A rather hectic spring break was not relaxing

Ashley Barletta, News Editor

Spring Break: every college kid’s dream. At least, that’s the way it’s depicted in most television shows. They go to the beach, stay up all night, and party, party, party. If you have this luxury, I envy you. This is the least realistic experience of Spring Break I have ever seen and I’ve never even had a real spring break since last year it was “one random Wednesday.” Maybe two. I can’t remember. As unexciting as my hometown is, I am in need of a break. This semester has shown the highest rate of burnout I’ve seen since I’ve been here. We all need a break.

This is the first semester I’ve only had two midterms. Usually, it’s more than that. My classes are not as demanding in the workload itself, but the attention to detail in the small amount of work I’m given is what has made me so tired, especially in these last three weeks.It gets me every time when professors say they need a break. Maybe just don’t assign us as much stuff to do and you won’t have as much stuff to grade. At one point in the semester, I had three jobs on this campus: Rec Center Federal Work Study, English Department Federal Work Study, and Merciad News editor. I quit my job at the Rec because of how exhausted I was. So yes, I need a break. Will I get one? I’ve been saying this all week: no. I’ll be spending all of my break starting assignments for classes that aren’t due for another month because I certainly won’t have time for them when I get back from break. Plus, the weather will still be cold and I won’t be able to enjoy any actual sense of “spring.”

Still, if we had waited any longer to have Spring Break, I guarantee even less students than usual would show up to class because of how tired we all are. How much can we actually learn when we can hardly stay awake through one night’s worth of reading? Sometimes I honestly wonder if teachers have actually done the readings they assign to their students. Even if they know the material well already, we don’t. We certainly do not have 3 hours each night to devote to one class. And don’t give us more homework on the weekends just because we have longer to do it. The weekends should be a break, too, no matter how short.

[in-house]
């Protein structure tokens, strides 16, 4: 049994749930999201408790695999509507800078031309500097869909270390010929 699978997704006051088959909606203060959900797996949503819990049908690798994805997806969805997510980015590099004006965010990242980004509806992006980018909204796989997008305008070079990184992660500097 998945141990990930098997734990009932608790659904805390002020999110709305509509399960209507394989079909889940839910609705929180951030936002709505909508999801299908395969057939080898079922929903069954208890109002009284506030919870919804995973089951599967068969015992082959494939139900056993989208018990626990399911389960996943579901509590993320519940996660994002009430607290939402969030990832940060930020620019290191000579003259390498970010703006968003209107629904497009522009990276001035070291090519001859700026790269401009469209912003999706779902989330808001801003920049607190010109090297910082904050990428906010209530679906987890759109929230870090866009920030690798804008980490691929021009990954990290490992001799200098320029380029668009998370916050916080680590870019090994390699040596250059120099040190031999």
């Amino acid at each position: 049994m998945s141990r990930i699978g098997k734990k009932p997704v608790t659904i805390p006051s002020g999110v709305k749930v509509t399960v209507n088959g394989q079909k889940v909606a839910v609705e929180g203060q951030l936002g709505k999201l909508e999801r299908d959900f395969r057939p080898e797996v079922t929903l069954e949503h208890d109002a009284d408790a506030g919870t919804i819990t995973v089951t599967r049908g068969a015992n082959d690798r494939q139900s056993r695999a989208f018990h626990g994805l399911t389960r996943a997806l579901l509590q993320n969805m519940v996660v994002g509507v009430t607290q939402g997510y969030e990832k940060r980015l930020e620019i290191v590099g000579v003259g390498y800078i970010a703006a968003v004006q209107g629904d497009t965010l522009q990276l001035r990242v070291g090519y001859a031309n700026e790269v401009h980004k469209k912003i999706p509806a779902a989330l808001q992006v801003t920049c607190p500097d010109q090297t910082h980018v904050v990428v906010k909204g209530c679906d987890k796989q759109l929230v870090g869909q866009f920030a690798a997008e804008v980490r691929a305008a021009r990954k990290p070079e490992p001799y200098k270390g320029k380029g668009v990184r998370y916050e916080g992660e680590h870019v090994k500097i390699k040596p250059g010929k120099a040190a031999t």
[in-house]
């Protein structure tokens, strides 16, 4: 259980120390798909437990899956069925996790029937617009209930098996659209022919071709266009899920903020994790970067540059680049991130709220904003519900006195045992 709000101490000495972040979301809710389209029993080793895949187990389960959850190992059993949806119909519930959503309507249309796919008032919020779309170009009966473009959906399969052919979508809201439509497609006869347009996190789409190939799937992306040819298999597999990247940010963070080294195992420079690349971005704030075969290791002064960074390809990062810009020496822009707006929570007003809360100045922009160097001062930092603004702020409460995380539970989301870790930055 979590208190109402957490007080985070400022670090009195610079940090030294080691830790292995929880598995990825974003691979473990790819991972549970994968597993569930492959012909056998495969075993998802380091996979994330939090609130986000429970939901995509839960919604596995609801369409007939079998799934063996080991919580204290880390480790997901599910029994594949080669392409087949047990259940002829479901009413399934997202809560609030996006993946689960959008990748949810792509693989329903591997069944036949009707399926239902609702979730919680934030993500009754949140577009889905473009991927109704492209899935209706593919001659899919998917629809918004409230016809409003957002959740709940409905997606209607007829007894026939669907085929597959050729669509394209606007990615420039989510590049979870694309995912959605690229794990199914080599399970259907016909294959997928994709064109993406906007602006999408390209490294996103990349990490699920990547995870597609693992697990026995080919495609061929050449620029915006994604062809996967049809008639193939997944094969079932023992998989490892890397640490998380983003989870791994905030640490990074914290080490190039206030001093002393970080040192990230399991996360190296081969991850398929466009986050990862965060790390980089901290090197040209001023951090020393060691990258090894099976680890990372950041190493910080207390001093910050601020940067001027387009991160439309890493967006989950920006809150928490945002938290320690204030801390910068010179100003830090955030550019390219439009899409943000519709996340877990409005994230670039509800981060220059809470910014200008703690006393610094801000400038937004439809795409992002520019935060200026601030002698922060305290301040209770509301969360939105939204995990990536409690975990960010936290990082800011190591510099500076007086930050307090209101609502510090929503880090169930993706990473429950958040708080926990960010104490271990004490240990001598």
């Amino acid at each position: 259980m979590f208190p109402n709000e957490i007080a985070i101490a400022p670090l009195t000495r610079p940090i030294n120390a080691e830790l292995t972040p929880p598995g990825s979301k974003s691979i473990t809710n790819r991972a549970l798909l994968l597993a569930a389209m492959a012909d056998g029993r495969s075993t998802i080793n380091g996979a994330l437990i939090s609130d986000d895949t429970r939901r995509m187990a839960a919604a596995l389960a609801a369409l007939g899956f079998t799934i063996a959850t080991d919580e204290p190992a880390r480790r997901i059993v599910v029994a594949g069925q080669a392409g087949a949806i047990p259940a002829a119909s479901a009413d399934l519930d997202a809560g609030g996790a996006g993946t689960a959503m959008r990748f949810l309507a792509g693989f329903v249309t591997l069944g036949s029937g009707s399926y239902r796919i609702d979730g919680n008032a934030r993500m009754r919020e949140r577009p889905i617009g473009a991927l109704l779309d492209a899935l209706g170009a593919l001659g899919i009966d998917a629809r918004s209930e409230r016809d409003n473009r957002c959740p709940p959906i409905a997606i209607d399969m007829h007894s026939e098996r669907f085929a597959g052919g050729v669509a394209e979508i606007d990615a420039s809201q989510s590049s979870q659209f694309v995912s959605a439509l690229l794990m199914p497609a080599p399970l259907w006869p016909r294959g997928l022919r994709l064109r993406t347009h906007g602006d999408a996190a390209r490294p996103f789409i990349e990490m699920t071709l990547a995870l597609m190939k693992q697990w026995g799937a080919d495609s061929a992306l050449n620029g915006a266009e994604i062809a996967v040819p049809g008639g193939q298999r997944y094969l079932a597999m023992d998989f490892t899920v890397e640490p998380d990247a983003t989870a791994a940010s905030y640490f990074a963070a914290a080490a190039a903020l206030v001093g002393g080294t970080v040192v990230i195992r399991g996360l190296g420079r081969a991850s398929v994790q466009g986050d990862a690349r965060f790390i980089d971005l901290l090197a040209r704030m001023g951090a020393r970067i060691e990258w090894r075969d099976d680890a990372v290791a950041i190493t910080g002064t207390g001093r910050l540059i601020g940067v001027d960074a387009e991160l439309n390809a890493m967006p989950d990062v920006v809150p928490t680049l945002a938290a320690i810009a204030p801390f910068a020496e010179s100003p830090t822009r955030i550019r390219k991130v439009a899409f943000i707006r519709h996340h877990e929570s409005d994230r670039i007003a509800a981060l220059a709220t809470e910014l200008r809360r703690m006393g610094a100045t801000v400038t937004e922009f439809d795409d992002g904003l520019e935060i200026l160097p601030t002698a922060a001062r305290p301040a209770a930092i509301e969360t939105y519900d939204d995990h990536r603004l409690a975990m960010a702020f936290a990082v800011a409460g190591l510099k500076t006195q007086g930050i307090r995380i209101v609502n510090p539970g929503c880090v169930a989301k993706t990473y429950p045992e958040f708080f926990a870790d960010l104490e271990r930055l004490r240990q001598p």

I know this article ended up being more of a critique on the current school system and not on Spring Break itself. However, the hope of Spring Break is returning to school refreshed and ready to complete the end of the semester. That does not happen. I don’t often hear of people actually having a break during the times we are on break. That needs to change.

Let’s not work against each other on this; we all want to live in a world where we find satisfaction in our work, but we also want to live in a world where there is simply less work to be done. Why do people insist on making everything so much harder than it needs to be, myself included? We seem to have such a hard time letting go of the fact that we can’t all be stellar students or employee of the month.

We put ourselves through all of these hardships, often being more trouble than they’re worth. Break the cycle. In my mother’s words, “Do your best, that’s all you can do.” Do your best on assignments, and if you feel you’ve done that, turn it in and don’t worry about it. I think that’s something my generation really struggles with. We were all raised to think that we have to be the best and we have to do the work and do the work and do the work and did I mention do the work? It’s unrealistic. Thank goodness for the classes I’m in that focus more on what I’ve learned than some number or letter to write on a piece of paper. Before this article turns into a complete manifesto, I should end it here. I hope you enjoyed your Spring Break as much as possible, Lakers